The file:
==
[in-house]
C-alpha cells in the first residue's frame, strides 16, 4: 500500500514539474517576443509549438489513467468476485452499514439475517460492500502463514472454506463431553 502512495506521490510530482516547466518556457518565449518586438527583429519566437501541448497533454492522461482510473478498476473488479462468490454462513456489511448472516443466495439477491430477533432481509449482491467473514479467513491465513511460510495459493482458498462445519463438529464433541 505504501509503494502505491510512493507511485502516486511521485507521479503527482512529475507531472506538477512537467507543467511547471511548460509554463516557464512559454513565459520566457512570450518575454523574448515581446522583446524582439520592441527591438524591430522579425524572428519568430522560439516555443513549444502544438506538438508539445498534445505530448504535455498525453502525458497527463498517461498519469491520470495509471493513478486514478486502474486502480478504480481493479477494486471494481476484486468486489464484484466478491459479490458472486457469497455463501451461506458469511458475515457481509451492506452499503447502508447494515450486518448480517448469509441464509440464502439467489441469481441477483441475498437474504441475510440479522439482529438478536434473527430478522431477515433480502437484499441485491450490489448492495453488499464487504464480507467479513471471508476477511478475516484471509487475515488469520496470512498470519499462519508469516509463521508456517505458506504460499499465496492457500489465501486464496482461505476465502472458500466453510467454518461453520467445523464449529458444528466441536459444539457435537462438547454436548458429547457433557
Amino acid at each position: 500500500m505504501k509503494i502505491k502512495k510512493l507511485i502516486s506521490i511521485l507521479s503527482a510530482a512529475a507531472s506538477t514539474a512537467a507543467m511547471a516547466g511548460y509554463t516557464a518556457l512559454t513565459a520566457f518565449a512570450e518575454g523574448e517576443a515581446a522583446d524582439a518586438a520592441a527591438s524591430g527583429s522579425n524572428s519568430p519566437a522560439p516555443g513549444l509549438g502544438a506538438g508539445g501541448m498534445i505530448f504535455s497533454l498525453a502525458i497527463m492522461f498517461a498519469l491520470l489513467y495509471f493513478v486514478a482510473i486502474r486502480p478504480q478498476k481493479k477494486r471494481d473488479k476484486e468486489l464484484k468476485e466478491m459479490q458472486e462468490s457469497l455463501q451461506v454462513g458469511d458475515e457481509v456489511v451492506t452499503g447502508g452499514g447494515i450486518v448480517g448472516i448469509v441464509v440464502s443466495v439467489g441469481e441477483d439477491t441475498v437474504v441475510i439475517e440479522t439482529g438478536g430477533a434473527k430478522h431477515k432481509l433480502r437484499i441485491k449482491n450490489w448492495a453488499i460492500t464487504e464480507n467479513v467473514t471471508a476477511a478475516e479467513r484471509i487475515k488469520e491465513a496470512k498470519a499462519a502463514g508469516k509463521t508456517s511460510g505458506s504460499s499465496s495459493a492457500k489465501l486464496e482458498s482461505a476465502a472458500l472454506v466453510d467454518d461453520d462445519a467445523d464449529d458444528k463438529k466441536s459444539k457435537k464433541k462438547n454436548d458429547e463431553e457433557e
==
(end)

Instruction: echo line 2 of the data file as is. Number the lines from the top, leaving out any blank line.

C-alpha cells in the first residue's frame, strides 16, 4: 500500500514539474517576443509549438489513467468476485452499514439475517460492500502463514472454506463431553 502512495506521490510530482516547466518556457518565449518586438527583429519566437501541448497533454492522461482510473478498476473488479462468490454462513456489511448472516443466495439477491430477533432481509449482491467473514479467513491465513511460510495459493482458498462445519463438529464433541 505504501509503494502505491510512493507511485502516486511521485507521479503527482512529475507531472506538477512537467507543467511547471511548460509554463516557464512559454513565459520566457512570450518575454523574448515581446522583446524582439520592441527591438524591430522579425524572428519568430522560439516555443513549444502544438506538438508539445498534445505530448504535455498525453502525458497527463498517461498519469491520470495509471493513478486514478486502474486502480478504480481493479477494486471494481476484486468486489464484484466478491459479490458472486457469497455463501451461506458469511458475515457481509451492506452499503447502508447494515450486518448480517448469509441464509440464502439467489441469481441477483441475498437474504441475510440479522439482529438478536434473527430478522431477515433480502437484499441485491450490489448492495453488499464487504464480507467479513471471508476477511478475516484471509487475515488469520496470512498470519499462519508469516509463521508456517505458506504460499499465496492457500489465501486464496482461505476465502472458500466453510467454518461453520467445523464449529458444528466441536459444539457435537462438547454436548458429547457433557